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MRC Institute for Hearing Research, Nottingham, NG7 2RD, U.K.
Publication date: 2012-12-31
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David R. Moore
David R. Moore, MRC Institute for Hearing Research, Nottingham, NG7 2RD, U.K.
J Hear Sci 2012;2(4):58-60
Hearing necessarily involves top-down influences on the sensory signals provided by bottom-up information from the ear. The top-down influences include elements of attention, memory, motivation, emotion, and learning, deriving from many regions of the cerebral cortex. They exert their influence via intra-cortical networks and auditory efferent pathways that extend back down the auditory system, right out to the ear. These ‘cognitive’ contributions to hearing affect sound detection, hearing-in-noise, and short- and long-term experiential modulation. Difficulty in speech perception in noisy environments (SiN) is the most common complaint that people of all ages and hearing levels make about their hearing. We review here aspects of those difficulties.

Studies considered recruited children and older adults with normal audiograms. Tests included speech-in-noise, cognition, and remote delivery via the internet. Interventions included wireless devices and training.

For those with cochlear hearing loss, reduced sensitivity and broadened spectral and temporal processing contribute to poor speech perception in quiet and in noise. But for SiN, the nature of the noise is also important. Typically, able young adults can benefit from amplitude-modulated noise as it enables them to listen into the dips of the noise. They also benefit from a spatial separation between the target speech and the noise. However, those with reduced cognitive capabilities, notably children (especially those with learning difficulties), receive less benefit in these conditions. Older people have a high prevalence of both cochlear hearing loss and cognitive impairment. While these problems often occur together, and may be supraadditive and causally connected, they can also occur independently. We review studies showing that those (rare) older people with normal hearing sensitivity nevertheless have impaired SiN for both modulated and unmodulated noises, but older listeners show normal benefit from listening into the energetic minima of a fluctuating noise.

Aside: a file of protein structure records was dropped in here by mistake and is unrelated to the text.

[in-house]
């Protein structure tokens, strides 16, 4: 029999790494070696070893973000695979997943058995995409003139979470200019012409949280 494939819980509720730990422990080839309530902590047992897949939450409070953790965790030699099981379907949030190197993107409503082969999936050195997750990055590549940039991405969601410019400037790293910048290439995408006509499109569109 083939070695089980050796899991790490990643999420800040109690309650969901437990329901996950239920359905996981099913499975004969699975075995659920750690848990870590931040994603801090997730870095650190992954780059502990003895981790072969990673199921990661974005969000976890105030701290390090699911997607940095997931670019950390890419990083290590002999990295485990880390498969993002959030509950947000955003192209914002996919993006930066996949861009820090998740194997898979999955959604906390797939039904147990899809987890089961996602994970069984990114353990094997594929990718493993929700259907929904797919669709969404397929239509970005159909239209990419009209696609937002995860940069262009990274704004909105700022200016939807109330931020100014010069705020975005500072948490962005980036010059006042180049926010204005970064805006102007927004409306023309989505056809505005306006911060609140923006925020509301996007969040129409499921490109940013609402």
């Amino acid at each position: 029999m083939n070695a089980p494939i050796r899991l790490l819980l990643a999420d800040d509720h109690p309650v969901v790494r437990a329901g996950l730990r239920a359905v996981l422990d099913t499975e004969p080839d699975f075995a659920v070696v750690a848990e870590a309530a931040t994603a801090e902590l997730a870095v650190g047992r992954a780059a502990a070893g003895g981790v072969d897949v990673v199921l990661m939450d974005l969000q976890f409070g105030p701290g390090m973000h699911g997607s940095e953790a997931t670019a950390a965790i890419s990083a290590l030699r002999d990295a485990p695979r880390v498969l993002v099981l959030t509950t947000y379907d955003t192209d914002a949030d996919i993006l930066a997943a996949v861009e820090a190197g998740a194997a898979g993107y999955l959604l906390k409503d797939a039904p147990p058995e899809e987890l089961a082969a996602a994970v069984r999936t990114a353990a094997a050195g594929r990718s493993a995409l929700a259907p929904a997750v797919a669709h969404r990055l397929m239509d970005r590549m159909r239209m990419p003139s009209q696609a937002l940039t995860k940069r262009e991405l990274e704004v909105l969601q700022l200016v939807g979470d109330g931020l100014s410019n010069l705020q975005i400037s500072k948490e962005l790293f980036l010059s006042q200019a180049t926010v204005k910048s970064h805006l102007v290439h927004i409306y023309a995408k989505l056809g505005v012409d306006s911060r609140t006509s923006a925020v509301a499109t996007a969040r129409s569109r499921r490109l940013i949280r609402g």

Effective interventions to improve SiN in older people are likely to include reduction of room reverberation, instruction on viewing important sound sources, improved signal to noise (e.g. Bluetooth, FM), onset enhancement, directional microphones on hearing devices, and auditory training. Training should emphasise engagement with the target sound and is best achieved through the use of highly motivating exercises. These may involve the use of social engagement and salient signals (e.g. talk radio) that are also likely to enhance general cognitive well-being.

The reviewed studies – of development of hearing in children, of SiN perception in older adults, and of intervention – emphasise the role of top-down, cognitive factors in hearing, hearing impairment, and rehabilitation.

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